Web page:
Gangi Setty, Thanuja, Mowers, Jonathan C., Hobbs, Aaron G., Maiya, Shubha P., Syed, Sanaa, Munson, Robert S., Apicella, Michael A., and Subramanian, Ramaswamy. Molecular characterization of the interaction of sialic acid with the periplasmic binding protein from Haemophilus ducreyi. United States: N. p., 2018. Web. doi:10.1074/jbc.RA118.005151.
Gangi Setty, Thanuja, Mowers, Jonathan C., Hobbs, Aaron G., Maiya, Shubha P., Syed, Sanaa, Munson, Robert S., Apicella, Michael A., & Subramanian, Ramaswamy. Molecular characterization of the interaction of sialic acid with the periplasmic binding protein from Haemophilus ducreyi. United States. https://doi.org/10.1074/jbc.RA118.005151
Gangi Setty, Thanuja, Mowers, Jonathan C., Hobbs, Aaron G., Maiya, Shubha P., Syed, Sanaa, Munson, Robert S., Apicella, Michael A., and Subramanian, Ramaswamy. 2018. "Molecular characterization of the interaction of sialic acid with the periplasmic binding protein from Haemophilus ducreyi". United States. https://doi.org/10.1074/jbc.RA118.005151. https://www.osti.gov/servlets/purl/1545842.
@article{osti_1545842,
title = {Molecular characterization of the interaction of sialic acid with the periplasmic binding protein from Haemophilus ducreyi},
author = {Gangi Setty, Thanuja and Mowers, Jonathan C. and Hobbs, Aaron G. and Maiya, Shubha P. and Syed, Sanaa and Munson, Robert S. and Apicella, Michael A. and Subramanian, Ramaswamy},
abstractNote = {The primary role of bacterial periplasmic binding proteins is sequestration of essential metabolites present at a low concentration in the periplasm and making them available for active transporters that transfer these ligands into the bacterial cell. The periplasmic binding proteins (SiaPs) from the tripartite ATP-independent periplasmic (TRAP) transport system that transports mammalian host–derived sialic acids have been well studied from different pathogenic bacteria, including Haemophilus influenzae, Fusobacterium nucleatum, Pasteurella multocida, and Vibrio cholerae. SiaPs bind the sialic acid N-acetylneuraminic acid (Neu5Ac) with nanomolar affinity by forming electrostatic and hydrogen-bonding interactions. Here, we report the crystal structure of a periplasmic binding protein (SatA) of the ATP-binding cassette (ABC) transport system from the pathogenic bacterium Haemophilus ducreyi. The structure of Hd-SatA in the native form and sialic acid–bound forms (with Neu5Ac and N-glycolylneuraminic acid (Neu5Gc)), determined to 2.2, 1.5, and 2.5 Å resolutions, respectively, revealed a ligand-binding site that is very different from those of the SiaPs of the TRAP transport system. A structural comparison along with thermodynamic studies suggested that similar affinities are achieved in the two classes of proteins through distinct mechanisms, one enthalpically driven and the other entropically driven. In summary, our structural and thermodynamic characterization of Hd-SatA reveals that it binds sialic acids with nanomolar affinity and that this binding is an entropically driven process. This information is important for future structure-based drug design against this pathogen and related bacteria.},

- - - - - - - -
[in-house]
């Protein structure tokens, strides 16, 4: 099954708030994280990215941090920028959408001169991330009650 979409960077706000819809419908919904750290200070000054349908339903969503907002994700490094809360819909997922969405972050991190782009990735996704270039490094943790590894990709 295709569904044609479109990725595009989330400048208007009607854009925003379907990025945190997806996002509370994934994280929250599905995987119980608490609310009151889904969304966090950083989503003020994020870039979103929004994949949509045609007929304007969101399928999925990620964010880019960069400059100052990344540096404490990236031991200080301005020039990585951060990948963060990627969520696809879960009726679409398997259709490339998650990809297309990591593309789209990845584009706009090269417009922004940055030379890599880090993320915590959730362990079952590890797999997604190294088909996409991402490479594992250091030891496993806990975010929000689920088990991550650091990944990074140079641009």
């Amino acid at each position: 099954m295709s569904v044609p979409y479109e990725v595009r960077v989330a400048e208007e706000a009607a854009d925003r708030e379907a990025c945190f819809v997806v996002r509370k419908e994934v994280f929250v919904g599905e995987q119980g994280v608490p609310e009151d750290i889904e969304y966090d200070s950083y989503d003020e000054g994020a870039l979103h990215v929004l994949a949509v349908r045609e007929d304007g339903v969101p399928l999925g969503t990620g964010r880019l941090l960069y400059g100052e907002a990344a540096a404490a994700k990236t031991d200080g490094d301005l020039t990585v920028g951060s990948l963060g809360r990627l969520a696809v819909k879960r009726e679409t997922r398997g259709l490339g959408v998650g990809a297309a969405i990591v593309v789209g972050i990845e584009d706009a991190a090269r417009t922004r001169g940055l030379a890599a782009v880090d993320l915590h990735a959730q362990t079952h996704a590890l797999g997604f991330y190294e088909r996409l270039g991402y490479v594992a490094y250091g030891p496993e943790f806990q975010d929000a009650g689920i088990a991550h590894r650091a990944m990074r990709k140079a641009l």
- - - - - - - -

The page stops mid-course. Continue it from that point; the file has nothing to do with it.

doi = {10.1074/jbc.RA118.005151},
url = {https://www.osti.gov/biblio/1545842}, journal = {Journal of Biological Chemistry},
issn = {0021-9258},
number = 52,
volume = 293,
place = {United States},
year = {2018},
month = {10}
}